Let us recall that our car-bound mayor is the same fellow who eliminated the part-time office of bicycle advocate. He refuses to set up bicycle lanes, even though they work well in neighboring Cambridge. He has repeatedly stymied every bike-positive action the city could take. While we carp about too much car traffic downtown, Da Mare tells the cyclists to suck it. No safety. No lanes. No street racks.

The state laws and regulations require accommodation of both pedestrians and bicycles whenever there is new paving or rehab of streets. Da Mare could make that happen with certainty and vigor. He doesn't.

The closest we've come to accommodation has been some bicycle racks on a very limited subset of distant MBTA buses. Numerous cities, like Seattle, use them as standard bus equipment and actively encourage combo bus/bike trips to keep cars out of downtown. Their mayors must have had good pedaling experiences as kids.

We can only surmise why he has such an emotional problem with bicycles, particularly when it is where the civilized world that cares about congestion, safety and the environment is headed. He seems set in his wrinkled-boy mind though.

Related Frivolity: Over at Universal Hub, Adam has a poll on what else TM might ban.

Tags: , , , , , , , , ,

7 comments:

Frustrated bicyclist said...

I completely agree. Why Menino hates bicycles I do not know. For being a "neighborhood" mayor in "America's walking city", apparently unless you're walking you should be driving or taking the T. He's totally ignorant and ill-informed about bicycling. It's time for him to go.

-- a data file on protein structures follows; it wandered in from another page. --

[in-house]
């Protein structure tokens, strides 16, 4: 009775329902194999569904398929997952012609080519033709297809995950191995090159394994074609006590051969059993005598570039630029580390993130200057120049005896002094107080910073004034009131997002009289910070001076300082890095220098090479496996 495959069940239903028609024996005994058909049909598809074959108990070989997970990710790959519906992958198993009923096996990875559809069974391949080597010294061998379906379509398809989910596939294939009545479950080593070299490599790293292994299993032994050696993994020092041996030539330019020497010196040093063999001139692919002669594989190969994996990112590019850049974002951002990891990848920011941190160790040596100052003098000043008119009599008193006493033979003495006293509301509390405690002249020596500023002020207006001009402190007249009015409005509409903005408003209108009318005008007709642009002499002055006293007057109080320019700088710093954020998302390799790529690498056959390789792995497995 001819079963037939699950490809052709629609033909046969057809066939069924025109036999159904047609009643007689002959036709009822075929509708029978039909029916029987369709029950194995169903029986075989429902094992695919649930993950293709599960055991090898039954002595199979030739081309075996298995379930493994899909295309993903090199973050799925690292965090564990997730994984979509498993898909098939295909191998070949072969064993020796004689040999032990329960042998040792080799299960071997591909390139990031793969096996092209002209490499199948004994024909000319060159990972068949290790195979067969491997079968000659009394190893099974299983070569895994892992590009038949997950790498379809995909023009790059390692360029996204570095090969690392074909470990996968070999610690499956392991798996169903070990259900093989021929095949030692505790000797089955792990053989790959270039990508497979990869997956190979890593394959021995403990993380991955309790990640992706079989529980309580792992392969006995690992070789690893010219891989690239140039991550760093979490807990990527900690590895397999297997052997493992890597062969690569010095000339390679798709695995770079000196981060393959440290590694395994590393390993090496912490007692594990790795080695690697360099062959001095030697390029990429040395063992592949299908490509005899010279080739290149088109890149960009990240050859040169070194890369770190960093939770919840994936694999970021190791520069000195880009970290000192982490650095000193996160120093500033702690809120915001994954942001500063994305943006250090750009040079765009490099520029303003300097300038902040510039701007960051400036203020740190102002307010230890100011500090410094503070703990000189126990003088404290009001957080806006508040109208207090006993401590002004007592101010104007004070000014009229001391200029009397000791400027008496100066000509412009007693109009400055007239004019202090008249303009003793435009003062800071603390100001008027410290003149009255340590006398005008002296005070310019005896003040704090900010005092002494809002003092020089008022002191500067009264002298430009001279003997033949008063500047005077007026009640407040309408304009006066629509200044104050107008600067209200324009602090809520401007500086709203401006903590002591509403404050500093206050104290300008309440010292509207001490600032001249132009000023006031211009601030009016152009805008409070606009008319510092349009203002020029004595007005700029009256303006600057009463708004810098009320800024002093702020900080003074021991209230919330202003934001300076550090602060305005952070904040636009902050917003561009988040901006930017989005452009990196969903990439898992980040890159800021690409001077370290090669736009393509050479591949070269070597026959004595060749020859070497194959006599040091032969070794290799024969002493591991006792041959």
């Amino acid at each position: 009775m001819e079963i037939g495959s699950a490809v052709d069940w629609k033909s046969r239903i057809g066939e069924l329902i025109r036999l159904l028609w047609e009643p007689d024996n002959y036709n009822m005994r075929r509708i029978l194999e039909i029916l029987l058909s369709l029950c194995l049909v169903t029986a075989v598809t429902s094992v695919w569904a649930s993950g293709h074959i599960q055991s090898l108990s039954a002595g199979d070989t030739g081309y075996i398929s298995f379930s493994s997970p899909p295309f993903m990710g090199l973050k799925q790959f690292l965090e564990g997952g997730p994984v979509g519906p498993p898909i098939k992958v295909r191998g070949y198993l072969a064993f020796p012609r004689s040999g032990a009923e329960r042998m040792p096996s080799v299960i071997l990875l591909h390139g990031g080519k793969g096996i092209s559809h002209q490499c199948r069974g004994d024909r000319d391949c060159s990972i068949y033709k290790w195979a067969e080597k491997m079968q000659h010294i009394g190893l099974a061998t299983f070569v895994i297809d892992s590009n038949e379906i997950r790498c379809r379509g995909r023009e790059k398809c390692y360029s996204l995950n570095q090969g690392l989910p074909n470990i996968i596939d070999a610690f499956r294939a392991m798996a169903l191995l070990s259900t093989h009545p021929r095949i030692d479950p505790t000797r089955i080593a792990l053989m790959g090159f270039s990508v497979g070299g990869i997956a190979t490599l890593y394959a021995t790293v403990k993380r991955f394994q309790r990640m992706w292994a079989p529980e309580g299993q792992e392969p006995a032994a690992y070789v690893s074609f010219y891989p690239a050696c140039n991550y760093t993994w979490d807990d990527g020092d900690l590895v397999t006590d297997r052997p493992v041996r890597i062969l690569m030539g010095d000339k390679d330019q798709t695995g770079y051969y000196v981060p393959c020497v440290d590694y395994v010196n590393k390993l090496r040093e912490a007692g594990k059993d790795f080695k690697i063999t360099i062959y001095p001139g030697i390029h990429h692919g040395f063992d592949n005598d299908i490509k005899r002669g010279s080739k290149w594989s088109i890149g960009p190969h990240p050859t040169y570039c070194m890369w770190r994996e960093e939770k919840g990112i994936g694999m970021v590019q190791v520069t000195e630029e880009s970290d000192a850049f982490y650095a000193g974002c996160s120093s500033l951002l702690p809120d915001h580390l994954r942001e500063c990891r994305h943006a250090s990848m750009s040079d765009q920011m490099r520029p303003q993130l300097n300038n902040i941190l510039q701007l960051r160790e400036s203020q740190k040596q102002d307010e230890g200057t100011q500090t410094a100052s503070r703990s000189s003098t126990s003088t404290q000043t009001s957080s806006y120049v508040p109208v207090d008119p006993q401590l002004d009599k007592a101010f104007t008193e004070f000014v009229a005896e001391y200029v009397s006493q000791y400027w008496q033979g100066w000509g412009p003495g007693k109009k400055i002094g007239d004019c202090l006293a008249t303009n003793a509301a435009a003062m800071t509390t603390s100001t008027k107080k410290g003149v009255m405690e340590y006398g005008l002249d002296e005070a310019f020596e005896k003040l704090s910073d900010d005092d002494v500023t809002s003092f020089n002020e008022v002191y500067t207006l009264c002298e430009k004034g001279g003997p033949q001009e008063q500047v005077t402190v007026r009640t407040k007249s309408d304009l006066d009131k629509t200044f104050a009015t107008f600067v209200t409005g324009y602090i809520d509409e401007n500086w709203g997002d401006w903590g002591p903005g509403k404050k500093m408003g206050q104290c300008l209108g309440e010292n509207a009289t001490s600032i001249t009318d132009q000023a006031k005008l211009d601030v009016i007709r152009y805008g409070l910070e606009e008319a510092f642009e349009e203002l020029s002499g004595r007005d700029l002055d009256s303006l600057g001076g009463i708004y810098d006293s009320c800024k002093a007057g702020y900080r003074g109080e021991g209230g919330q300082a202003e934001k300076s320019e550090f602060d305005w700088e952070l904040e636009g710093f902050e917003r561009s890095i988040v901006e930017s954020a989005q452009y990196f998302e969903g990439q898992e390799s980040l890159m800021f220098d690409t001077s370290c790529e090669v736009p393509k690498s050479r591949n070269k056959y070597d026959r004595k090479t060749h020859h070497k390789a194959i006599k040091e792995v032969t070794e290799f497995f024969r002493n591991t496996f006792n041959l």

Mass Marrier said...

I've offered to give him a tour. His Readville neighborhood in only three miles south of my JP one. Originally I had the idea that he'd take me up on it, see how bad the DCR bike path is, experience the troubles of biking on the car-centric streets, and (ta da) become a convert. Then I have settled for maybe just getting him to be less bike-hostile. Cambridge is no cyclist's paradise, but in contrast to Boston...

Laurel said...

Found! The missing scene from The Women: "It Happens on a Conference Bike". :D

Glenda said...

Bike messaging companies should have to paid fines everytime their bikers are running someone off the city sidewalks. More tickets to bikers!

Mass Marrier said...

I"m all for equity and equality. Of course, car and truck drivers disobey far more traffic laws and regulations -- with far worse consequences for everyone. We would have to ticket or tow those driers and vehicles at the same time. Let's start with every driver who does not stop for a red light or who blocks a crosswalk. When the police have their orders to enforce and begin to do so, the behavior changes. Cyclists represent the tiniest part of the vehicle/pedestrian set of problems.

Mass Marrier said...

Now I'm reveling in the idea. Imagine 36 cyclists getting tickets for riding on sidewalks, or their more likely offense, not waiting for green lights. During that same period in downtown Beantown, many hundreds or a few thousand car and truck drivers would get tickets. Every available city and state cop would be required for the push. Stop each of the one to five drivers who goes through a light after it changed to red. Oh, yeah, and there's a fine by state law for every turn without a driver signal first.

If they enforced the laws and regulations downtown for a week, they could sell admission to watch and hear the results. Who knows, it might even get city cops to start obeying those safety rules.

Frustrated bicyclist said...

I think you just figured out how to fund our $15 billion statewide transportation funding deficit... massive traffic law enforcement!

UpTweet